Verses 21-22 The Lord went before them in a pillar, or appearance of the Divine Majesty. Christ was with the church in the ( 1 Corinthians. 10:13 ) he will not leave nor lose there, but will take care to lead them through it. It was great satisfaction to Moses and the pious Israelites, to be sure that they were under Divine guidance. Those who make the glory of God their end, and the word of God their rule, the Spirit of God the guide of their affections, and the providence of God the guide of their affairs, may be sure that the Lord goes before them, though they cannot see it with their eyes: we must now live by faith. When Israel marched, this pillar went before, and pointed out the place of encampment, as Divine Wisdom saw fit. It sheltered by day from the heat, and gave light by night. The Bible is a light to our feet, a lantern to our paths, with which the Saviour's love has provided us. It testifies of Christ. It is to us like the pillar to the Israelites. Listen to that voice which cries, I am the Light of the world; he that followeth me shall not walk in darkness, but shall have the Light of life, ( John 8:12 ) . Jesus Christ alone, as shown in the Bible, and as the Holy Spirit, in answer to prayer, recommends him to the soul, is the Way, the Truth, and the Life, ( John 14:6 ) .
Exodus 13:1 Exodus 13:2 . THE FIRST-BORN SANCTIFIED.
2. Sanctify unto me all the first-born--To "sanctify" means to "consecrate," to "set apart" from a common to a sacred use. The foundation of this duty rested on the fact that the Israelites, having had their first-born preserved by a distinguishing act of grace from the general destruction that overtook the families of the Egyptians, were bound in token of gratitude to consider them as the Lord's peculiar property (compare Hebrews 12:23 ).
Exodus 13:3-10 . MEMORIAL OF THE PASSOVER.
3. Moses said unto the people, Remember this day--The day that gave them a national existence and introduced them into the privileges of independence and freedom, deserved to live in the memories of the Hebrews and their posterity; and, considering the signal interposition of God displayed in it, to be held not only in perpetual, but devout remembrance.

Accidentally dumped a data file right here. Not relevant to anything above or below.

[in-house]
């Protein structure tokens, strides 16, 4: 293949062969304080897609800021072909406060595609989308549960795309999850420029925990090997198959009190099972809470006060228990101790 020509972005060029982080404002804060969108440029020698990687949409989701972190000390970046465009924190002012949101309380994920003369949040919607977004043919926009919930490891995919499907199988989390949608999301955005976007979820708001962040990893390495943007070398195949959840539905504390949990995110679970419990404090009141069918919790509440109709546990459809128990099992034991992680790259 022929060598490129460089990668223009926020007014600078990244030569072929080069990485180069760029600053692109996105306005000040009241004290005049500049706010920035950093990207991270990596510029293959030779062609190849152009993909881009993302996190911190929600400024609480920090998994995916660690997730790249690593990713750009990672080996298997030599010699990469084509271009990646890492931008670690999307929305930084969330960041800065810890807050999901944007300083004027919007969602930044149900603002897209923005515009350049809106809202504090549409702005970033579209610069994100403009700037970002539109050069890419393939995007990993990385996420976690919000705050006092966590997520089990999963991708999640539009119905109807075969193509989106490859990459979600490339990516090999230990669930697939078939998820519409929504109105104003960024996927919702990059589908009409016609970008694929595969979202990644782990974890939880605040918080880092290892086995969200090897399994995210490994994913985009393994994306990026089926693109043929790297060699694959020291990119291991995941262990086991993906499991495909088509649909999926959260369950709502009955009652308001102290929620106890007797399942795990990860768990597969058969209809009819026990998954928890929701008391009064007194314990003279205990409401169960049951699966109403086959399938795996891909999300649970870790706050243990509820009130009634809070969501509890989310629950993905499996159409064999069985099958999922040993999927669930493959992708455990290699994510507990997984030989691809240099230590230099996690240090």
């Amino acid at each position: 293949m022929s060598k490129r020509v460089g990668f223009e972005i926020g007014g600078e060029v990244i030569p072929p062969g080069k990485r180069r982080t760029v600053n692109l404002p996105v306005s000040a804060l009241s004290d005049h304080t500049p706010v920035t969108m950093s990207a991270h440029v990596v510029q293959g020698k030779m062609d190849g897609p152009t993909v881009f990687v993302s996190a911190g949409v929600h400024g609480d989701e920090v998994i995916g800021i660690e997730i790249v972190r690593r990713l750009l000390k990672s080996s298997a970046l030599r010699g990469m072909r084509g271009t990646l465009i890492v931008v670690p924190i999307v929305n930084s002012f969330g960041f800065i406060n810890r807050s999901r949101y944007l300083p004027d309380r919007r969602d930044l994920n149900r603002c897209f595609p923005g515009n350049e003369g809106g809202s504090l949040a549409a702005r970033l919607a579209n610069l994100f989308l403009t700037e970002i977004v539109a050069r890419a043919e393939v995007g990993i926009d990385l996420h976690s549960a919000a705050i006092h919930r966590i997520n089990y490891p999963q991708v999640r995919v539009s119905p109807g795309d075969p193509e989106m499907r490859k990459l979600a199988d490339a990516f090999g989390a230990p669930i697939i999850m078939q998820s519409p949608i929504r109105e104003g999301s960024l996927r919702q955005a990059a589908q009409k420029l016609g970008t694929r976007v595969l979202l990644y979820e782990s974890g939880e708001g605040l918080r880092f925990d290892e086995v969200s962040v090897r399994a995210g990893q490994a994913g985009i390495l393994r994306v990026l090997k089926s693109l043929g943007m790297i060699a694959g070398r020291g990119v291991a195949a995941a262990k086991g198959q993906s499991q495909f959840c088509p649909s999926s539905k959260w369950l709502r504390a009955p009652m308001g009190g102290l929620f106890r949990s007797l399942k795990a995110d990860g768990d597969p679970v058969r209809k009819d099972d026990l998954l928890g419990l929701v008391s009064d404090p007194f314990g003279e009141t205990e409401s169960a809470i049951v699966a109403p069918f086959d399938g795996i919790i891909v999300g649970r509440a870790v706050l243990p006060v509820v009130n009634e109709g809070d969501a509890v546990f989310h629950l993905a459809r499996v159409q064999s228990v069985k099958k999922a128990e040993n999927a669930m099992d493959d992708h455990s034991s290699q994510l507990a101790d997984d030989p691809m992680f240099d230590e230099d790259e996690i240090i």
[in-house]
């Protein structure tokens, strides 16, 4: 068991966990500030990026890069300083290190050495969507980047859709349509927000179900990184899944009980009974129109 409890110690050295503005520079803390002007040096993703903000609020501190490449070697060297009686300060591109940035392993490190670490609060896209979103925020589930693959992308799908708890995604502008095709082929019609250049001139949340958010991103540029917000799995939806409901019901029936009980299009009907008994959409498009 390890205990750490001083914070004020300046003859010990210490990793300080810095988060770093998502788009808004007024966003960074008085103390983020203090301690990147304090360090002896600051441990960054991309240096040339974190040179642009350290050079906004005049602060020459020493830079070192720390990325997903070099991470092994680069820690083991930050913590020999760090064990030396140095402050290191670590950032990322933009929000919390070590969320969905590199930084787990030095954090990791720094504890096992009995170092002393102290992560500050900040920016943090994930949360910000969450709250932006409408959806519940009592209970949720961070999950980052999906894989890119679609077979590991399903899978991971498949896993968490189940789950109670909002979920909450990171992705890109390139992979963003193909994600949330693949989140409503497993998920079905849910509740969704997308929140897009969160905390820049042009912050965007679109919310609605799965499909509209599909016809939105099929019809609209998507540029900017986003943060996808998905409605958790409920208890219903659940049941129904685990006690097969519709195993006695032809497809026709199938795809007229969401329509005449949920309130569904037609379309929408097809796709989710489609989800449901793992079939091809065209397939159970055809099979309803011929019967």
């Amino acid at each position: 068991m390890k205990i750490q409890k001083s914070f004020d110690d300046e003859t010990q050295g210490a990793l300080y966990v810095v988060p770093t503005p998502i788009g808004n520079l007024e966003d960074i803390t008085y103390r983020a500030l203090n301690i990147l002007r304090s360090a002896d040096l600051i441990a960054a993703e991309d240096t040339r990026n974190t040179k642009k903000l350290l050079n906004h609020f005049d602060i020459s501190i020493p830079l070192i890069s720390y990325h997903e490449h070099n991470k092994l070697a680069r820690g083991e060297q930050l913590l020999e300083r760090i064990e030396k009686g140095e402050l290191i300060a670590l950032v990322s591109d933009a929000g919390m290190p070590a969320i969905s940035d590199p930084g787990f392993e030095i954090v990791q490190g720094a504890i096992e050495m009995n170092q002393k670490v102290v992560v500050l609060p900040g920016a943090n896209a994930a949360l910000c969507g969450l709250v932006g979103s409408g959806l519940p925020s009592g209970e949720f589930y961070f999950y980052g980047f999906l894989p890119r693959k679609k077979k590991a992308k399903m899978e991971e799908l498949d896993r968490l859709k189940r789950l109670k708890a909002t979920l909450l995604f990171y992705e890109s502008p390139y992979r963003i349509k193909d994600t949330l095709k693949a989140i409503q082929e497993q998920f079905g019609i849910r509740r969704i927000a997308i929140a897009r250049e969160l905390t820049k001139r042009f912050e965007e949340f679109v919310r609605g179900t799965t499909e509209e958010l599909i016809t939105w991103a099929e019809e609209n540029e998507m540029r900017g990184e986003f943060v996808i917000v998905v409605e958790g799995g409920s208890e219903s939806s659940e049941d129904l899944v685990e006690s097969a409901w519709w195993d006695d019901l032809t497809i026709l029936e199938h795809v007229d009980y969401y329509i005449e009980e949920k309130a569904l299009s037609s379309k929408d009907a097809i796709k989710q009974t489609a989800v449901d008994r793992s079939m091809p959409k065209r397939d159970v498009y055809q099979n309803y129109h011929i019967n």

house of bondage--literally, "house of slaves"--that is, a servile and degrading condition.
for by strength of hand the Lord brought you out from this place--The emancipation of Israel would never have been obtained except it had been wrung from the Egyptian tyrant by the appalling judgments of God, as had been at the outset of his mission announced to Moses ( Exodus 3:19 ).
There shall no leavened bread, &c.--The words are elliptical, and the meaning of the clause may be paraphrased thus:--"For by strength of hand the Lord brought you out from this place, in such haste that there could or should be no leavened bread eaten."
4. month Abib--literally, "a green ear," and hence the month Abib is the month of green ears, corresponding to the middle of our March. It was the best season for undertaking a journey to the desert region of Sinai, especially with flocks and herds; for then the winter torrents had subsided, and the wadies were covered with an early and luxuriant verdure.
5-7. when the Lord shall bring thee--The passover is here instituted as a permanent festival of the Israelites. It was, however, only a prospective observance; we read of only one celebration of the passover during the protracted sojourn in the wilderness [ Numbers 9:5 ]; but on their settlement in the promised land, the season was hallowed as a sacred anniversary [ Joshua 5:10 ], in conformity with the directions here given.
8. thou shalt show thy son in that day, saying--The establishment of this and the other sacred festivals presented the best opportunities of instructing the young in a knowledge of His gracious doings to their ancestors in Egypt.